How to Reduce the Risk of Financial Fraud

August 28, 2018

Take preventative steps to reduce the risk of being a victim of financial fraud by ensuring safe online banking, being careful when online shopping and recognizing all unauthorized transactions made to your banking account.

Credit card fraud, identity theft, taxfraud and debit card fraud are all examples of financial scams that Canadians shouldn’t turned a blind eye to. According to a report made by the Government of Canada, Canadians lost over $290 million due to fraud from January 2014 to December 2016. Unfortunately, every Canadian is at risk of financial fraud. The good news is there are steps you can take to minimize your risk of falling victim to it. Learning the signs of fraud and how to protect yourself and your loved ones can help you fight back if you ever find yourself caught in a suspicious financial situation.

Losing a wallet or receiving a fishy email or phone call from someone asking for personal information are just two examples of how someone can fall victim to financial fraud. The best thing you can do if you find yourself in a situation like this is to report the incident immediately. Visit the Canadian Anti-Fraud Centre online or contact Service Canada at 1-800-206-7218 to report any questionable activity that has to do with your personal financial information. In the meantime, here are three ways you can reduce your risk of financial fraud.

READ MORE: Fraud on Your Credit?

1. Ensure Safe Online Banking

Considering the simplicity of online banking, it can be easy to forget some of the risks involved with it. Paying bills, checking payments and making transfers to other people are a common occurrence between Canadians who want to make fast and easy transactions. Through the ease of it all, Canadians often forget about one thing while they’re signed into their online banking: safety. If you use online banking frequently, ensure that your passwords are strong and that you’re always keeping track of your account balances. Another great tip to ensure that your online banking information stays safe is to not agree for the site to “auto-remember” your password, as it could cause an easy target for cyber scammers, especially when you’re using public Wi-Fi. Using secure Wi-Fi and making sure that you’ve always logged out of your online banking once you’re finished with the webpage or mobile app could help minimize your risk of financial fraud by cyber scammers. If you notice anything strange regarding your online banking accounts, contact your bank immediately.

2. Be Careful Online Shopping

According to a report by Opstart, online shopping in Canada will reach roughly $39 billion by 2019. It’s no secret North Americans love their online shopping, but unfortunately, online scammers love it just as much. Online shopping is an efficient way to buy goods, however not every online shopping website is safe to make purchases from. Before you buy from an online retailer, ensure that you’re familiar with the company and the website is trustworthy. If the website looks poorly designed, you’re having a difficult time finding the privacy policy or you’re asked for credit card information before you click the online check-out button, proceed with caution. When it doubt, research the online company you’re looking to buy from. There’s a good chance other people will have feedback on how trustworthy the company was and if they were scammed or not.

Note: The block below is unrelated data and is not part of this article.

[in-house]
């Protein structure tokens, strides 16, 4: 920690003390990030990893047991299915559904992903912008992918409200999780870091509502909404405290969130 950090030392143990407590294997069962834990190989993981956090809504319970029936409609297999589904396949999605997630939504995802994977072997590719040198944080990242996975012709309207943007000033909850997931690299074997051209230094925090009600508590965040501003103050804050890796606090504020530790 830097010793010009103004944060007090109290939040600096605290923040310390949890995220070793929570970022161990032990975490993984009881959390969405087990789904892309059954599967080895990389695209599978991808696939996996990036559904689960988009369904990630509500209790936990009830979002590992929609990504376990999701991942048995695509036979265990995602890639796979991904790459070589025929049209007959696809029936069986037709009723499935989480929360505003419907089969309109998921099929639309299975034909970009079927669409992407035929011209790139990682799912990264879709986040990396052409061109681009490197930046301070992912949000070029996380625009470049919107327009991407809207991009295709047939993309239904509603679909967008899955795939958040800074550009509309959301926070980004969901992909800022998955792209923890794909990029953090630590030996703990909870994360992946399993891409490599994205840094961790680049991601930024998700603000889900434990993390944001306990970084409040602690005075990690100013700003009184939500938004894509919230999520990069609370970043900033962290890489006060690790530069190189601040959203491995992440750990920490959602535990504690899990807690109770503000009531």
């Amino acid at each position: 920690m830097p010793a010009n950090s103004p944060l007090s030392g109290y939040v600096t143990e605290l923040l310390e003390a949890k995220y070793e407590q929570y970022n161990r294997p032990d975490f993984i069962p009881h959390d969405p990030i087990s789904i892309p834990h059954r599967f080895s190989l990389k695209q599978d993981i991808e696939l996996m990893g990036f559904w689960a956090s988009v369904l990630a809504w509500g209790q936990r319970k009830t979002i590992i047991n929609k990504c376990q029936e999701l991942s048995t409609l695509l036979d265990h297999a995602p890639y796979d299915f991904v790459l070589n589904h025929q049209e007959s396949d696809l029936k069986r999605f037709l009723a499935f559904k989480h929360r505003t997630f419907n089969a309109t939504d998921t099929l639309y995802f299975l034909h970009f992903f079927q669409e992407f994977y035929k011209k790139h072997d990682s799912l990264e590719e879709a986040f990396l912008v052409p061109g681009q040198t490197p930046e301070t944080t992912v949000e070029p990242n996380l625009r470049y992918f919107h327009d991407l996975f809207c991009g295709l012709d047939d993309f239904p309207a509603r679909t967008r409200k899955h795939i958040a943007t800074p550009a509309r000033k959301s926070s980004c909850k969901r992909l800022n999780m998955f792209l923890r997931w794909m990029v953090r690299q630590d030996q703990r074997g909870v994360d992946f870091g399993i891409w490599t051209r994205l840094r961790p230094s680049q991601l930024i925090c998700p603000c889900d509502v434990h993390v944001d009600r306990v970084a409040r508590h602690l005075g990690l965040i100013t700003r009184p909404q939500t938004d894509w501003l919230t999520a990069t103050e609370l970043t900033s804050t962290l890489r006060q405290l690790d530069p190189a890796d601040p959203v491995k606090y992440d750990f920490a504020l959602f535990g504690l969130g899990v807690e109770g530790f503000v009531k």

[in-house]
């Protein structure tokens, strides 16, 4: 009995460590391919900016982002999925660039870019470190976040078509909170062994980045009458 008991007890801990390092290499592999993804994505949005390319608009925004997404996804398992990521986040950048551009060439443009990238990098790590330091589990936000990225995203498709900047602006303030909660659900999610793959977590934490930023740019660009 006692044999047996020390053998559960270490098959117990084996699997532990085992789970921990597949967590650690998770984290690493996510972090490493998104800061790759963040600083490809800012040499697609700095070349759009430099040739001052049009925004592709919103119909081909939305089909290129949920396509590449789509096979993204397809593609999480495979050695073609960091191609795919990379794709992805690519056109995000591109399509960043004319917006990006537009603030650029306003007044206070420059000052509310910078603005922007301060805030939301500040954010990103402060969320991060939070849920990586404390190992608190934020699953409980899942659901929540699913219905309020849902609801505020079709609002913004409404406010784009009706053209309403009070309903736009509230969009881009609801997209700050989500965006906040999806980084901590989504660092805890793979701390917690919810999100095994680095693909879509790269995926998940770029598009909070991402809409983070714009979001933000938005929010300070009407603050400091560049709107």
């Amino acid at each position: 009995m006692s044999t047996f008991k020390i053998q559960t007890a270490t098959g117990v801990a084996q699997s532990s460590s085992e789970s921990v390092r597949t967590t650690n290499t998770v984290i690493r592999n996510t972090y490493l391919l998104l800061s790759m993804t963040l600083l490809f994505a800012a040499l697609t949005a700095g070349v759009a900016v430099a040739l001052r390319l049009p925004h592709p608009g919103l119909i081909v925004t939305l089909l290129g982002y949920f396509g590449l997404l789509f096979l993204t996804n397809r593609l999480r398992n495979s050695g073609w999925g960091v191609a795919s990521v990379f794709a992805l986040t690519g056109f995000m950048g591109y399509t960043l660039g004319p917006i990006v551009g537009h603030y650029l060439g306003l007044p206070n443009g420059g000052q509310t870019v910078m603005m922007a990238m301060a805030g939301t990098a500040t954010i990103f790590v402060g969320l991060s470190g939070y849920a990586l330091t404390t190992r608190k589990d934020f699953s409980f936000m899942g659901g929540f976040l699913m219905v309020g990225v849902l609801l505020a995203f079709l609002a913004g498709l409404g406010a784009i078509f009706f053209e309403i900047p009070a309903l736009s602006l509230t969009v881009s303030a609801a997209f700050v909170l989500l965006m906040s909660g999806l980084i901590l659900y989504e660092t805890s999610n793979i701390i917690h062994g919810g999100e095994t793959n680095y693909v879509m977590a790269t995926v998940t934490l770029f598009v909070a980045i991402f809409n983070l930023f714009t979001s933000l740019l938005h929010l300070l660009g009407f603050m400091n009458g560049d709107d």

3. Recognize Unauthorized Transactions

When your debit or credit card is lost or stolen, it’s important to report it to your financial institution as soon as possible. Any unauthorized transactions made under your name after your information was lost or stolen could mean someone is illegally using your banking information. If you don’t report missing cards, your bank won’t know to run any investigations, which might mean you won’t be able to get all the money that was stolen reimbursed. If you think someone is using your banking information, change your online passwords immediately, notify your bank and report any card usage that you didn’t make and keep a close eye on your bank accounts.

Knowing how to prevent fraudulent activity will help reduce the risk of being a victim of financial fraud. Use caution when online banking, ensure online shopping websites are trustworthy and legitimate before inputting credit information, and recognize and report any unauthorized transactions if your wallet or purse is lost or stolen. For more information on identity theft and financial fraud, visit the Government of Canada’s website.

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